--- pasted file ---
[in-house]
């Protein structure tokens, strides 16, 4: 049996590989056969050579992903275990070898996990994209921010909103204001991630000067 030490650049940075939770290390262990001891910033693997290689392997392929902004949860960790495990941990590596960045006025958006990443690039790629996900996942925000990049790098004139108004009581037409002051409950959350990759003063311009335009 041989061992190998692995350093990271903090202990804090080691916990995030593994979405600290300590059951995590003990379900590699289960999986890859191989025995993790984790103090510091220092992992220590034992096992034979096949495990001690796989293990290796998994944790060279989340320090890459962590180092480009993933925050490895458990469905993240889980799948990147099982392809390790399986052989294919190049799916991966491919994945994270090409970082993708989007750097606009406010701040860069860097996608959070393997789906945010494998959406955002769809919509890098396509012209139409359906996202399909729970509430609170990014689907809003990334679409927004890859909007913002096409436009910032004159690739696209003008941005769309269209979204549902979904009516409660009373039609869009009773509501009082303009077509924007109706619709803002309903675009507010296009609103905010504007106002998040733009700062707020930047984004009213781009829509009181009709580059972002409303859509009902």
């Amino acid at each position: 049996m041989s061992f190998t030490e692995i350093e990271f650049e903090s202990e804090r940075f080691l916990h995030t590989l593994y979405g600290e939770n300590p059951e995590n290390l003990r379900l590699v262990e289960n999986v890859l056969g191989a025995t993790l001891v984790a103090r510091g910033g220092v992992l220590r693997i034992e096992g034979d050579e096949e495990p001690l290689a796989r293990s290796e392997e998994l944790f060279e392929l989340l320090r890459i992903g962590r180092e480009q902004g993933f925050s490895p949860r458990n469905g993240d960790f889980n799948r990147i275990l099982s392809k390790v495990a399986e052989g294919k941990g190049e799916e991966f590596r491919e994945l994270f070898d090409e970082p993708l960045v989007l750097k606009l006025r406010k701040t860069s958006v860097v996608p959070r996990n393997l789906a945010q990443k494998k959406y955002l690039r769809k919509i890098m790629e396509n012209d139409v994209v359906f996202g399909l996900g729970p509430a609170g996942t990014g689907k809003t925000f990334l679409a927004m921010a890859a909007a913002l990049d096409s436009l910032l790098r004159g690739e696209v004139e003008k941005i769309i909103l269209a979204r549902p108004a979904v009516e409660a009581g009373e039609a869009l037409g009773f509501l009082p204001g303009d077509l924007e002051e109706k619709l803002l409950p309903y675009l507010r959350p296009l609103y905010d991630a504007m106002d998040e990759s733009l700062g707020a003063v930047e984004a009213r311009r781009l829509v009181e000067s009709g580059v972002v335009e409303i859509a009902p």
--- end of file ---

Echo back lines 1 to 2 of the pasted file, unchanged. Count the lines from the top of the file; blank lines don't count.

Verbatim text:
[in-house]
């Protein structure tokens, strides 16, 4: 049996590989056969050579992903275990070898996990994209921010909103204001991630000067 030490650049940075939770290390262990001891910033693997290689392997392929902004949860960790495990941990590596960045006025958006990443690039790629996900996942925000990049790098004139108004009581037409002051409950959350990759003063311009335009 041989061992190998692995350093990271903090202990804090080691916990995030593994979405600290300590059951995590003990379900590699289960999986890859191989025995993790984790103090510091220092992992220590034992096992034979096949495990001690796989293990290796998994944790060279989340320090890459962590180092480009993933925050490895458990469905993240889980799948990147099982392809390790399986052989294919190049799916991966491919994945994270090409970082993708989007750097606009406010701040860069860097996608959070393997789906945010494998959406955002769809919509890098396509012209139409359906996202399909729970509430609170990014689907809003990334679409927004890859909007913002096409436009910032004159690739696209003008941005769309269209979204549902979904009516409660009373039609869009009773509501009082303009077509924007109706619709803002309903675009507010296009609103905010504007106002998040733009700062707020930047984004009213781009829509009181009709580059972002409303859509009902």